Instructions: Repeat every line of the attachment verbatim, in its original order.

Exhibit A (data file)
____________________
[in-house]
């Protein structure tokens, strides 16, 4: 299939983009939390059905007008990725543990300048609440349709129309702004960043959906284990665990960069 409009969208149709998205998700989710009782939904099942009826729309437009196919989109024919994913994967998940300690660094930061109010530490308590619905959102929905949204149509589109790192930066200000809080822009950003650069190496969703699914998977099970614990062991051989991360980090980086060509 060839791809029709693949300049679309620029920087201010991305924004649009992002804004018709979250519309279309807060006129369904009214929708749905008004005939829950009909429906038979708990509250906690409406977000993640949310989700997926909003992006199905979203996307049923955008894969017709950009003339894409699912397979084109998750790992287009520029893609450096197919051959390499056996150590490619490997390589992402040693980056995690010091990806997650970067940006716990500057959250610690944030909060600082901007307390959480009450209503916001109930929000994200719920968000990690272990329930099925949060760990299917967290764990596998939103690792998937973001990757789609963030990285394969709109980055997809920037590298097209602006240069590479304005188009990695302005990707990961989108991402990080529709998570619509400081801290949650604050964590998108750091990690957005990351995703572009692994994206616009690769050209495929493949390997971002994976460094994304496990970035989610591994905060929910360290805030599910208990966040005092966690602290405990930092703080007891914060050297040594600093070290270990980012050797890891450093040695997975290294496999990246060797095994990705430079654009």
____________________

[in-house]
């Protein structure tokens, strides 16, 4: 299939983009939390059905007008990725543990300048609440349709129309702004960043959906284990665990960069 409009969208149709998205998700989710009782939904099942009826729309437009196919989109024919994913994967998940300690660094930061109010530490308590619905959102929905949204149509589109790192930066200000809080822009950003650069190496969703699914998977099970614990062991051989991360980090980086060509 060839791809029709693949300049679309620029920087201010991305924004649009992002804004018709979250519309279309807060006129369904009214929708749905008004005939829950009909429906038979708990509250906690409406977000993640949310989700997926909003992006199905979203996307049923955008894969017709950009003339894409699912397979084109998750790992287009520029893609450096197919051959390499056996150590490619490997390589992402040693980056995690010091990806997650970067940006716990500057959250610690944030909060600082901007307390959480009450209503916001109930929000994200719920968000990690272990329930099925949060760990299917967290764990596998939103690792998937973001990757789609963030990285394969709109980055997809920037590298097209602006240069590479304005188009990695302005990707990961989108991402990080529709998570619509400081801290949650604050964590998108750091990690957005990351995703572009692994994206616009690769050209495929493949390997971002994976460094994304496990970035989610591994905060929910360290805030599910208990966040005092966690602290405990930092703080007891914060050297040594600093070290270990980012050797890891450093040695997975290294496999990246060797095994990705430079654009």